Weirdly enough, the clearest evidence of this has come when he stepped out of his open kitchen by the Broad and ventured east and north, into Chinatown, to Burgerlords, slinging special collaboration burgers, which will be available every Monday in October.  The so-called Burger Merger presented a more aw-shucks picture of Tim Hollingsworth.  Clad in skinny jeans and a t-shirt commemorating the collaboration, flax-blonde hair styled in a very in-style undercut, he navigated the gathered crowd with easy charm and familiarity.

In this inaugural Burger Murger, Hollingsworth put forth two offerings: a barbecued eel burger, which is the object of this review (and which Nikhil, Adam, and I ordered), and a vegan burger (ordered by Kelsey as part of what I can only conclude is a campaign to humiliate herself and discredit me), which is the object of nothing more than my pervasive and fundamental contempt.

The Order: Barbecued Eel Burger

The Price:

The Burger
If you’re like me, you’ll have questions as you approach this event.  What is the point of this collaboration?  What exactly is a barbecued eel burger?  Is it a ground eel patty?  Is it a slab of eel in lieu of a patty?  Is that vegan judging me?  Is the eel a topping?  Is this going to be disgusting?  Is this event moving the ball towards Timothy Hollingsworth being an L.A. food icon?  Did anyone order the vegan burger?  Did I leave my car lights on?

You might not come away with clear answers to those questions after eating this burger.  I can tell you this much: There is a beef patty.  The burger features shishito peppers, scallions, tomato, avocado, mayonnaise, and barbecued eel.

Here’s the problem: When you brand something as a barbecued eel burger, customers will fairly expect to know where the eel is, to be able to identify it visually and within the flavor profile of the burger.  That’s not possible here.  This burger was good, but it didn’t taste like a barbecued eel burger.  The eel, sliced into oblivion, did little besides add a little extra savor to every bite, a sort of fish-saucy roundness to the finish (it might have balanced better had there been an extra patty; the single patty was a bit paltry for my taste).  That’s fine, but let’s be clear: Calling this a barbecued eel burger was a branding choice made to offer the appearance of innovative sophistication.  It wasn’t a reflection of the actual flavor profile of the burger.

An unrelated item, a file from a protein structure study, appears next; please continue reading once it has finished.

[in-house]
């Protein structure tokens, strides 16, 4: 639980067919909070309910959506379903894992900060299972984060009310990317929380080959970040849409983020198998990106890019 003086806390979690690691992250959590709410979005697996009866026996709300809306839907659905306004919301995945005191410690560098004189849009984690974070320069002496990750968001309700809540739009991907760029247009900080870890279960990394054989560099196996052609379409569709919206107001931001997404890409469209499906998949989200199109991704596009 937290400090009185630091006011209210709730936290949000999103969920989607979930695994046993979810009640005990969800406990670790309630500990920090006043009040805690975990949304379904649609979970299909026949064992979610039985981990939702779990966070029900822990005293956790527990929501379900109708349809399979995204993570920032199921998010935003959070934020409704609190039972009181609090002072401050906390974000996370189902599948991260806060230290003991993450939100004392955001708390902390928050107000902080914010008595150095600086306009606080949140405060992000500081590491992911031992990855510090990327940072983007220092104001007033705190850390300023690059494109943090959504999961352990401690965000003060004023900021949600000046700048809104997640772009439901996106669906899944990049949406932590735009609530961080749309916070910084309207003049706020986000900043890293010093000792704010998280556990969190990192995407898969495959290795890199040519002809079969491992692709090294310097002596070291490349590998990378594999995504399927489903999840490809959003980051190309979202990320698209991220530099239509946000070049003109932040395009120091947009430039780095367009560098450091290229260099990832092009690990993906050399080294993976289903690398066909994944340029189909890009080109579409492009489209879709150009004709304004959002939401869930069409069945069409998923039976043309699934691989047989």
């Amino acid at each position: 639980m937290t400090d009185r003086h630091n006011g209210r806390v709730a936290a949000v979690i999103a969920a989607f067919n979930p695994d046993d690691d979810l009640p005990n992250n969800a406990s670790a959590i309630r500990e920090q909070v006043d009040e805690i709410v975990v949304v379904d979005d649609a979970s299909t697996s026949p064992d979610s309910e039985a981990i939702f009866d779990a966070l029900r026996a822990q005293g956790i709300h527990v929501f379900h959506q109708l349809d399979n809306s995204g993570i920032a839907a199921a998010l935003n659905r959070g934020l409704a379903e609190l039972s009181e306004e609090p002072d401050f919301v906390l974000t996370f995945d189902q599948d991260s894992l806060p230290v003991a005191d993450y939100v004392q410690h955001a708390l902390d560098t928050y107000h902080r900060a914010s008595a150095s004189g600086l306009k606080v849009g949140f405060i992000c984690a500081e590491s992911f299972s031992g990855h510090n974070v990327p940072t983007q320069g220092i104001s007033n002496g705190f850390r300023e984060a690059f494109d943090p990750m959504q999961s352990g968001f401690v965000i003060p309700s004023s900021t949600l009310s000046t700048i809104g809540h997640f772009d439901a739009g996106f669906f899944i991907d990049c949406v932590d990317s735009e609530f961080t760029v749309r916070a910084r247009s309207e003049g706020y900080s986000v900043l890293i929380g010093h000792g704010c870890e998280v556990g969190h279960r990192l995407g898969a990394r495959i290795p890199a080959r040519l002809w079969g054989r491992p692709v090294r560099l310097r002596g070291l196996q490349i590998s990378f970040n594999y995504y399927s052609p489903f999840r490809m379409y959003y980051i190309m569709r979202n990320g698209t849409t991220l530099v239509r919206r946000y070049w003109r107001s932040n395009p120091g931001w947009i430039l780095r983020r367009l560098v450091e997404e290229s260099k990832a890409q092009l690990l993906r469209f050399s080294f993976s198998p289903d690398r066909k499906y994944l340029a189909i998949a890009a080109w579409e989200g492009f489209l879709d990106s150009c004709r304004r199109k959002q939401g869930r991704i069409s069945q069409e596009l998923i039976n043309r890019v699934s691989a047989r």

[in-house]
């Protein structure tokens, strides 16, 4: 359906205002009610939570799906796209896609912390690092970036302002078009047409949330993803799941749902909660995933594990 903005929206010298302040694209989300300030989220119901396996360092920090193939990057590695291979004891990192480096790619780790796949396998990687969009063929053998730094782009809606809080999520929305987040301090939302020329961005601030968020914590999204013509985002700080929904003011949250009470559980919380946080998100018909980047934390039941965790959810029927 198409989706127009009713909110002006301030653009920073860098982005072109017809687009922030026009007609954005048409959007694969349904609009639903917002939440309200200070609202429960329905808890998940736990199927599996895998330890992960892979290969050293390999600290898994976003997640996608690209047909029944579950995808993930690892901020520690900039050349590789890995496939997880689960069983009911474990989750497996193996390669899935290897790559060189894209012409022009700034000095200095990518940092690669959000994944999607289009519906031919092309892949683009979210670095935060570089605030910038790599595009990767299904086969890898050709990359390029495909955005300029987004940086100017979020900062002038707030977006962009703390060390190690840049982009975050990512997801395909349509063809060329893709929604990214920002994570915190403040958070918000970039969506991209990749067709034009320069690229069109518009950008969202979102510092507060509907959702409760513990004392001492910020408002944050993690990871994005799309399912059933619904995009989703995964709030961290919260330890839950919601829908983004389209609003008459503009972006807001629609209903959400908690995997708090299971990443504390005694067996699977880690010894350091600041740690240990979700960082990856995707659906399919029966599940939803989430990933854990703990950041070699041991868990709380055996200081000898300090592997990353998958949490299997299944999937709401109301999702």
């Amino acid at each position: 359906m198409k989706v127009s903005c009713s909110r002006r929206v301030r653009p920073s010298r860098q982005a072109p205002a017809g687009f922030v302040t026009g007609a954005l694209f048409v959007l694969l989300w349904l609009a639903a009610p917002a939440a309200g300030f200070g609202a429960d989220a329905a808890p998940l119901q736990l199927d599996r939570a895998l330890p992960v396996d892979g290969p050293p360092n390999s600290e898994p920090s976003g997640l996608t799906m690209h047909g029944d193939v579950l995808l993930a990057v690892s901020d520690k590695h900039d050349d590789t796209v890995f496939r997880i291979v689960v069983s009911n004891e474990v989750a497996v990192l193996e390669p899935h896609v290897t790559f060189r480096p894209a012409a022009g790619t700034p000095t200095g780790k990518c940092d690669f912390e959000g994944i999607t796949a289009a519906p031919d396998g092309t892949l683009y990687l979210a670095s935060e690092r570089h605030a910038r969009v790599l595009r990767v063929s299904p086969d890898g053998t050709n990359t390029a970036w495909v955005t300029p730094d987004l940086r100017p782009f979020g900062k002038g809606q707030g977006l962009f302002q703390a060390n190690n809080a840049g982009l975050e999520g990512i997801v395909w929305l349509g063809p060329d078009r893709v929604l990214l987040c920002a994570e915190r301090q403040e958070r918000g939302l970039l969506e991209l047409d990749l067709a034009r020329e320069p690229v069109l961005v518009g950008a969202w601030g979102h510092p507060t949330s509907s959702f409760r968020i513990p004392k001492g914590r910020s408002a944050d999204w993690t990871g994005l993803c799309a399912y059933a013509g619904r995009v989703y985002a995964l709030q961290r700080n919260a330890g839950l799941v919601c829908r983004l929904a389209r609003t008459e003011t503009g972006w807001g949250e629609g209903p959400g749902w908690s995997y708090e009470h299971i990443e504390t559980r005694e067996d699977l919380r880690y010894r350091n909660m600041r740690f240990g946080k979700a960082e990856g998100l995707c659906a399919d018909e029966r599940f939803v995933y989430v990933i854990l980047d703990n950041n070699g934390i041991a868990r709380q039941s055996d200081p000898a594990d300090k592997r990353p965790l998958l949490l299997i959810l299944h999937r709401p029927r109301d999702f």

Besides that, it’s a relatively milquetoast offering, defined only by its internal conflict.  The toppings compete rather than cooperate.  The shishitos are masked by the overwhelming savor of the meats.  The traces of avocado within an overwhelming matrix of mayonnaise get lost like a ship in fog.  A thick slice of tomato, juicy and bright, is the highlight of the toppings, but simultaneously renders what otherwise might have been subtly cooling fronds of scallion little more than bitter whispers.

So sure, this burger will draw a lot of attention.  There will be lines across the courtyard and – probably – plaudits from Hollingsworth’s faithful (who, weirdly enough, can approach Beyhive/Belieber/Team Breezy levels of fervor).  In the end, though, this first Burger Merger feels like little more than an exercise public relations symbiosis.  I’ll stop short of saying it’s cynical, because the product isn’t bad.  But it’s a way to increase Burgerlords’ profile while making Timothy Hollingsworth seem a little more integrated into this city.  At that much – and probably not more than that much – it will be successful.

The Ratings:
Flavor: 8.10 / 10.00
Freshness/Quality: 10.00 / 10.00
Efficiency: 7.90 / 10.00
Value: 9.00 / 10.00
Creativity/Style: 9.50 / 10.00
Bun: 9.60 / 10.00
Patty: 7.40 / 10.00
Toppings: 6.40 / 10.00
Sauce: 6.10 / 10.00
Balance: 7.20 / 10.00

Total: 81.20 / 100.00